Sustainable remediation has been defined as ‘the practice of demonstrating, in terms of environmental, economic and social indicators, that the benefit of undertaking remediation is greater than its impact and that the optimum remediation solution is selected through the use of a balanced decision-making process’. Sustainable remediation has emerged as a significant area of interest for the management of contaminated land and water for regulators, industry and practitioners in Western Europe, the USA and Asia Pacific. It seems likely that sustainable remediation will develop into a key policy and practice consideration in future years. The application of sustainable remediation principles to the management of upstream oil and gas legacy related impacts have not been explored to date.

This paper attempts to define sustainable remediation in the context of onshore upstream O&G operations, demonstrate how sustainable remediation principles could be applied within the context of existing best practice guidance and explore the opportunities that sustainable remediation may bring as well as the barriers that may exist to its implementation.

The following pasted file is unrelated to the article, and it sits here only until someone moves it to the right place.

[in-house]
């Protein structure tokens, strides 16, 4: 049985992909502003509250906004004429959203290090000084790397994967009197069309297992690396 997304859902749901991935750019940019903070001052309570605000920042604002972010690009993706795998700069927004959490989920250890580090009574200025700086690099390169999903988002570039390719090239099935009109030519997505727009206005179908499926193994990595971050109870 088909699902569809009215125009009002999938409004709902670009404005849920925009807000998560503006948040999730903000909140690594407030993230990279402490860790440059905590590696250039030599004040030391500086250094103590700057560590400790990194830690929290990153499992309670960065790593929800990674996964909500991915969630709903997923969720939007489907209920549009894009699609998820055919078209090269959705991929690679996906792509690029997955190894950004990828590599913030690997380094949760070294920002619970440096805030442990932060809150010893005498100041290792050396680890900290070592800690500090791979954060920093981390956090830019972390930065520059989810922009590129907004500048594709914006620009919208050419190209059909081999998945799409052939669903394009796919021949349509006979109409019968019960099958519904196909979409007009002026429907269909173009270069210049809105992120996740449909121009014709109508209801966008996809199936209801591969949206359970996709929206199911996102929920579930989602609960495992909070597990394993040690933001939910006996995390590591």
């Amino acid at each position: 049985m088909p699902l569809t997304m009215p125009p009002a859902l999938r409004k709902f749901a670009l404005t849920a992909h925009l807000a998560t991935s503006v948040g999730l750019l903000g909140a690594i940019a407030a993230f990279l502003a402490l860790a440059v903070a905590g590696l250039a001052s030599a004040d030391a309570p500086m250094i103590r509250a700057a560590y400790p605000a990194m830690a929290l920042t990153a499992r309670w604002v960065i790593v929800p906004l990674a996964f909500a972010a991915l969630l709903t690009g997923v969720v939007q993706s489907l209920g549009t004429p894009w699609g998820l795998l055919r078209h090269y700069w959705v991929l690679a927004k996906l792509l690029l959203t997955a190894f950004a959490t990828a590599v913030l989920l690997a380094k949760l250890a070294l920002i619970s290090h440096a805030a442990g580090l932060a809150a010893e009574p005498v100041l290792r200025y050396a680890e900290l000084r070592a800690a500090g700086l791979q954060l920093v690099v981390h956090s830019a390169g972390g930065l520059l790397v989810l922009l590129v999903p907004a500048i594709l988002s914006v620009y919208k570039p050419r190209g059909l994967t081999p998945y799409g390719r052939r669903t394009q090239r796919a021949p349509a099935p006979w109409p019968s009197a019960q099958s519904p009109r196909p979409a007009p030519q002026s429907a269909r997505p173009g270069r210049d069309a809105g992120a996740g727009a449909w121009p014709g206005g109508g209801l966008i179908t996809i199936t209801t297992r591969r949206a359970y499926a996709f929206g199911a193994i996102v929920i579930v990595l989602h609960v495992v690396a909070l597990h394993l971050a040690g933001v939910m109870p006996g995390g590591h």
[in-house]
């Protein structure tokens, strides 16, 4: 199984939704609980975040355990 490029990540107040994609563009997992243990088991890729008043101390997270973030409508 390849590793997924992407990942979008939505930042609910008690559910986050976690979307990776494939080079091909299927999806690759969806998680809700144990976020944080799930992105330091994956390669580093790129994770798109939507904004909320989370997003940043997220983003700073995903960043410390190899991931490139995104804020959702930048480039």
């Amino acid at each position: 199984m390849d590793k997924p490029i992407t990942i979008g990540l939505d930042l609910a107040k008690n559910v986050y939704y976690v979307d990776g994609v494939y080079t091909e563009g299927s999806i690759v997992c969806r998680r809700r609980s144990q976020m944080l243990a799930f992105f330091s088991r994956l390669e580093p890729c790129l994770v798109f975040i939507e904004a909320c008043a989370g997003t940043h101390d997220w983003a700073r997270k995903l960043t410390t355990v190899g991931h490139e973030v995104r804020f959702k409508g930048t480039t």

The primary conclusion is that where existing regulations are absent or incomplete sustainable remediation can offer an improved framework for the management of contaminated land issues that results in solutions that are protective of human health and the environment, inclusive of the views of local stakeholders and is transparent and robust. Where regulations do exist then sustainability should be considered in the context of what is practically achievable. Sustainable remediation can be a driver for improved engagement with stakeholders that can result in locally acceptable solutions that maximize the benefits to local society as well as acting as a catalyst to drive innovative technical solutions. It is recommended that the application of sustainable remediation to upstream oil and gas sites should be examined more closely with a view to developing sector specific guidance and best management practices that promote the incorporation of sustainability and that the procedures for management of contaminated land associated with upstream operations draw on best practices from other parts of the oil and gas sector and contaminated land management as a whole.

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